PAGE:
For more than twenty-five years, Integrated Rural Development and Nature Conservation (IRDNC) has been leading the charge for community-based natural resource management in Namibia. Simply put, without the efforts of IRDNC founders and staff, Namibia’s communal conservancies may never have come into being. There are now more than 86 communal conservancies, encompassing more than 20% of Namibia’s land, with 227,000 people participating. IRDNC staff are central to the work of limiting human-lion conflict in northwest Namibia. The Lion Rangers’ work would be impossible without IRDNC’s ongoing support. Watch this great video to learn more.

An Urgent Translocation

Orphaned Kowarib cubs being translocated.

In February a female lioness, XPL-121, was shot near a farm in the Anabeb Conservancy. She had been struggling to feed her three cubs, due to low numbers of prey in the area, and was increasingly encroaching on farmers’ livestock. In the following days the IRDNC Rapid Response Teams, Ministry of Environment, Forestry and Tourism staff, and Lion Rangers, worked tirelessly to try to capture the newly orphaned cubs. They were unsuccessful. This was considered an urgent matter as the cubs were unable to feed themselves. Thankfully, the Anabeb Conservancy stepped in. In the ensuing months conservancy management and members donated donkeys to feed the orphaned cubs and ensure their survival until they could be safely captured and translocated away from danger.

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Northwest Game Count, 2020

Northwest Game Count data collection in the ≠Khoadi-//Hôas Conservancy.

It is that time of the year again, for the Northwest Game Count. The world’s longest running and largest road-based game count has been an annual event among conservancies since 2000. This year marks the twentieth anniversary and it was certainly a memorable one: the first to take place in the time of social distancing.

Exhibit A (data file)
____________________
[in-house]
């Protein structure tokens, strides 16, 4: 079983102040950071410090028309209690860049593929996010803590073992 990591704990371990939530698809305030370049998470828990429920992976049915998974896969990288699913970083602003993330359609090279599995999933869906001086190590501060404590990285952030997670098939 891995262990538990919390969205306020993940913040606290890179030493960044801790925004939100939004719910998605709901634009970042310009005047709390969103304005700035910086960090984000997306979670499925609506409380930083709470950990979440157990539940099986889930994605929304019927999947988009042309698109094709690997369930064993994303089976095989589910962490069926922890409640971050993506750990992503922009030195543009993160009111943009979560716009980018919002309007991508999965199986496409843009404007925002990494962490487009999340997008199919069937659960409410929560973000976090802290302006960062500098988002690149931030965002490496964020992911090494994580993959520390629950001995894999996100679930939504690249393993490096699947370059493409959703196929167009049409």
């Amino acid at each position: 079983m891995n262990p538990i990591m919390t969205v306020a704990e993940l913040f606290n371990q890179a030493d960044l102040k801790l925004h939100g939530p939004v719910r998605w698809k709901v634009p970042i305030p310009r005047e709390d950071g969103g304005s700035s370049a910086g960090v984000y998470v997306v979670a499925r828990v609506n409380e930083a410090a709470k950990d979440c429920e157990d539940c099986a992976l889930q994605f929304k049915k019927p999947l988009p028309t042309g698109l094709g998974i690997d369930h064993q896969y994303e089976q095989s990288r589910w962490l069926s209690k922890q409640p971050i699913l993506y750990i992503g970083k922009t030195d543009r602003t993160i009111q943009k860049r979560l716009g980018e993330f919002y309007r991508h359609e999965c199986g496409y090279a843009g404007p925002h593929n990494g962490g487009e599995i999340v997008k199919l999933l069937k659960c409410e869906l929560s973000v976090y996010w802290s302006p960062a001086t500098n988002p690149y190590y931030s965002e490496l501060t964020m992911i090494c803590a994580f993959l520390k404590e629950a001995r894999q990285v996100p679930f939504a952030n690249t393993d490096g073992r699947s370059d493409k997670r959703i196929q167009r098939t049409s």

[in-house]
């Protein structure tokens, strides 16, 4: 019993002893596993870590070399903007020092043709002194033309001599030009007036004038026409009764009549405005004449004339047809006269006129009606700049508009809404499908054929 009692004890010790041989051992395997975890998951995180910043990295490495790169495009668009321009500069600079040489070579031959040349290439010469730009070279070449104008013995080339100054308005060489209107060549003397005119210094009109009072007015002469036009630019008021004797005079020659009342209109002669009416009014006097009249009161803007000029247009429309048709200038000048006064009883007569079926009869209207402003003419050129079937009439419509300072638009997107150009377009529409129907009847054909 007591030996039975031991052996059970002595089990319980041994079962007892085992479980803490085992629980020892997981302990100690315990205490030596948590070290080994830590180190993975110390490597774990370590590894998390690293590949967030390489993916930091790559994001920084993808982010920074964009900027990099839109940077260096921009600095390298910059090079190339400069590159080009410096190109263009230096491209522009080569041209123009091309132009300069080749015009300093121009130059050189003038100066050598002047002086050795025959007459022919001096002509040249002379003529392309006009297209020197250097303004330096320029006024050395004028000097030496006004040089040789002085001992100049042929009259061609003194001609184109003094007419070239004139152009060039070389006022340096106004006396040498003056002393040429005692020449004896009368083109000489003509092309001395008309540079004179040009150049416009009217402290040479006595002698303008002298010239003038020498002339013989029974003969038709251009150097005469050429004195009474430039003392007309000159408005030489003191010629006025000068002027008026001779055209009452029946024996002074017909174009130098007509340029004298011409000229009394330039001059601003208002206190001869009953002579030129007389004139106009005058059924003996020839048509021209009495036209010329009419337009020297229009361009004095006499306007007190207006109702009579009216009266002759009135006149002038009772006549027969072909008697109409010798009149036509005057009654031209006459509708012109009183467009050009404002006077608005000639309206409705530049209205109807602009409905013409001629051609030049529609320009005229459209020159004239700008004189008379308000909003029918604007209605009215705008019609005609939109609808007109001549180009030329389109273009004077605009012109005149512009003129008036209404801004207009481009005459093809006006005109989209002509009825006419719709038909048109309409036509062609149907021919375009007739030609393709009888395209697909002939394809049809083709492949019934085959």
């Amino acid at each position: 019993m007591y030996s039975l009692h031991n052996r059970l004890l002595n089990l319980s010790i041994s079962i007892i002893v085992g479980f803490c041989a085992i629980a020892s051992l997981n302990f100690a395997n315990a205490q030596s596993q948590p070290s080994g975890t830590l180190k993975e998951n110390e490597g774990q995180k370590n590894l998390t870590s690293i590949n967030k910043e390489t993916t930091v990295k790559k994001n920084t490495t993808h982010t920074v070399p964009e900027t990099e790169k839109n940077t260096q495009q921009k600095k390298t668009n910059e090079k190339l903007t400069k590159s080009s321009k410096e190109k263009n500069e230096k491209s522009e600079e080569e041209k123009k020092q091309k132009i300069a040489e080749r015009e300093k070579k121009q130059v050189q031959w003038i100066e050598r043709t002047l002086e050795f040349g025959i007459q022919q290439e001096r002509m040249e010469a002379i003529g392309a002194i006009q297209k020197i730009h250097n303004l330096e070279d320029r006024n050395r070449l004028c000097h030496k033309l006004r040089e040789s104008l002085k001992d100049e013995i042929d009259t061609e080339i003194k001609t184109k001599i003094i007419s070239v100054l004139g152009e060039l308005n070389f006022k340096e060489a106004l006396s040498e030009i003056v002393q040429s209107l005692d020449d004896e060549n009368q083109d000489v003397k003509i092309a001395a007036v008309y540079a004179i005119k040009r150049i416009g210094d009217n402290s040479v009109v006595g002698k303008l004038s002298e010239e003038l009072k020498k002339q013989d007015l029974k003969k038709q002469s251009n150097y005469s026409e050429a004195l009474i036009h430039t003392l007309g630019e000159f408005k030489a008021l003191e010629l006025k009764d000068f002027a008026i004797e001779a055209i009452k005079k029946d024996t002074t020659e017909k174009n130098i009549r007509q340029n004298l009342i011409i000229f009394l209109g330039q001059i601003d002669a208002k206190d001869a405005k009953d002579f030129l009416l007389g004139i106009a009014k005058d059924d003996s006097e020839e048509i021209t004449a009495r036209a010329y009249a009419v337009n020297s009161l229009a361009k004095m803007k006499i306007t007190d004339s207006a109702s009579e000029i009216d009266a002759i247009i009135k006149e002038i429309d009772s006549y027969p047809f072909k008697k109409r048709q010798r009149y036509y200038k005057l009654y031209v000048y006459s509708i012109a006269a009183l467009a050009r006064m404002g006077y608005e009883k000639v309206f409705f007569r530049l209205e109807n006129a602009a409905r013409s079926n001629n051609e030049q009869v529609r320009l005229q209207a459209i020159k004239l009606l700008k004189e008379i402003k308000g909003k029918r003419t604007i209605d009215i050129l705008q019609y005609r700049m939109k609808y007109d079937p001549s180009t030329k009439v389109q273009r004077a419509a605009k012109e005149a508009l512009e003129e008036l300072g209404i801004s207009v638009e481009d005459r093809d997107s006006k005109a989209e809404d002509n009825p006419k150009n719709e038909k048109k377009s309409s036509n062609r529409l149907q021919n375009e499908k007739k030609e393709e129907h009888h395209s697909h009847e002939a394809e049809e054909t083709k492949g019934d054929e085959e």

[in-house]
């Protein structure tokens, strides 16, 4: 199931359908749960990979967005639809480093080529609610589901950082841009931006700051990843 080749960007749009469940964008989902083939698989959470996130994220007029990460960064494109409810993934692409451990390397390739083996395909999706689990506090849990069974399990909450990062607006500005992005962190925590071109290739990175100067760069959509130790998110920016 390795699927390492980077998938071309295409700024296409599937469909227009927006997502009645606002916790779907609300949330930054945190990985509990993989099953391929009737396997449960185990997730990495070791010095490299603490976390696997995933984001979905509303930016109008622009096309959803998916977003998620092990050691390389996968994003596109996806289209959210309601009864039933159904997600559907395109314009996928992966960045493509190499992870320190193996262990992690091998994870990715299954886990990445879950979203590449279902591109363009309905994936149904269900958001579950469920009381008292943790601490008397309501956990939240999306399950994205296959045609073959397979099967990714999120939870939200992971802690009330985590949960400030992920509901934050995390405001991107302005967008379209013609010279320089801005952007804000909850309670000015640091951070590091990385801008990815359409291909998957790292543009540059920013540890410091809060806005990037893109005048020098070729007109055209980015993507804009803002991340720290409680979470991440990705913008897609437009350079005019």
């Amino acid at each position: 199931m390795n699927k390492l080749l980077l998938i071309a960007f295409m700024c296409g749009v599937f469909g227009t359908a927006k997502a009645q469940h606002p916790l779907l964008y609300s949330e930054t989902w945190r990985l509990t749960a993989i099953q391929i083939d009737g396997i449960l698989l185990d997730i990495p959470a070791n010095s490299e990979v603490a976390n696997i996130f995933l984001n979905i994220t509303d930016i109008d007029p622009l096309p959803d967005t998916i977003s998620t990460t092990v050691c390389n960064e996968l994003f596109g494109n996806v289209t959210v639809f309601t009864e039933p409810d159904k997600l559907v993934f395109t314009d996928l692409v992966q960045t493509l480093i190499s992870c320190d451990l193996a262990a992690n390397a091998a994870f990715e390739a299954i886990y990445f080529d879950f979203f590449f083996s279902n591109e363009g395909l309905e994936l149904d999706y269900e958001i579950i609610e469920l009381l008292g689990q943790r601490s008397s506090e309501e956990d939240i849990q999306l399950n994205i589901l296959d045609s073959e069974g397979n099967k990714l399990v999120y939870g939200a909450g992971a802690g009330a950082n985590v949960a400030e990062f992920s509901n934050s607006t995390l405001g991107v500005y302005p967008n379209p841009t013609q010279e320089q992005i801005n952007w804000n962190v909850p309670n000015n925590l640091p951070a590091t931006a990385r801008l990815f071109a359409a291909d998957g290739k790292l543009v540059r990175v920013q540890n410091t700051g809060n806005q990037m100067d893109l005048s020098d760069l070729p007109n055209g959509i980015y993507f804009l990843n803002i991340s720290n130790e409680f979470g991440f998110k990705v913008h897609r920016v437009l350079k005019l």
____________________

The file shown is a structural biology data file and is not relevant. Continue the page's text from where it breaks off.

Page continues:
Conservancy Game Guards in Torra spotting a black-backed jackal.
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Garth Owen-Smith, 1944-2020

Garth Owen-Smtih

On 11 April, 2020, Garth Owen-Smith, co-founder of Integrated Rural Development and Nature Conservation (IRDNC), and the widely-regarded ‘father’ of Namibia conservation passed-away peacefully. Garth dedicated his life to advocating for Namibia’s wildlife and wild places. His commitment to community-based natural resource management (CBNRM), was on-display throughout a career spanning six decades, which he primarily spent in northwest Namibia. His loss is felt keenly by all who work to maintain wildlife conservation in Namibia.

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The Work Goes On…

Lionesses and cubs, near the Hoanib. Photo: P. Stander.

During this time of global uncertainty, the work of the IRDNC Rapid Response Teams, the Lion Rangers, and so many of the on-the-ground conservationists in northwest Namibia continues. Poaching and human-wildlife conflict care very little for Covid-19 and it remains imperative that wildlife conservation presses-on. Thanks to the tireless efforts of IRDNC’s directors and board and their partners, Namibia’s Ministry of Environment and Tourism is examining how to keep anti-poaching and human-wildlife conflict personnel, such as the Lion Rangers and Rapid Response Teams in the field.

But now, as always, field deployment costs money. Please consider supporting this critical conservation work by visiting this site and donating. Every little bit helps. Even during this trying time, we can secure an intact future for the wildlife and communities of northwest Namibia.

The Lion Rangers and HWC Rapid Response Teams are still hard at work.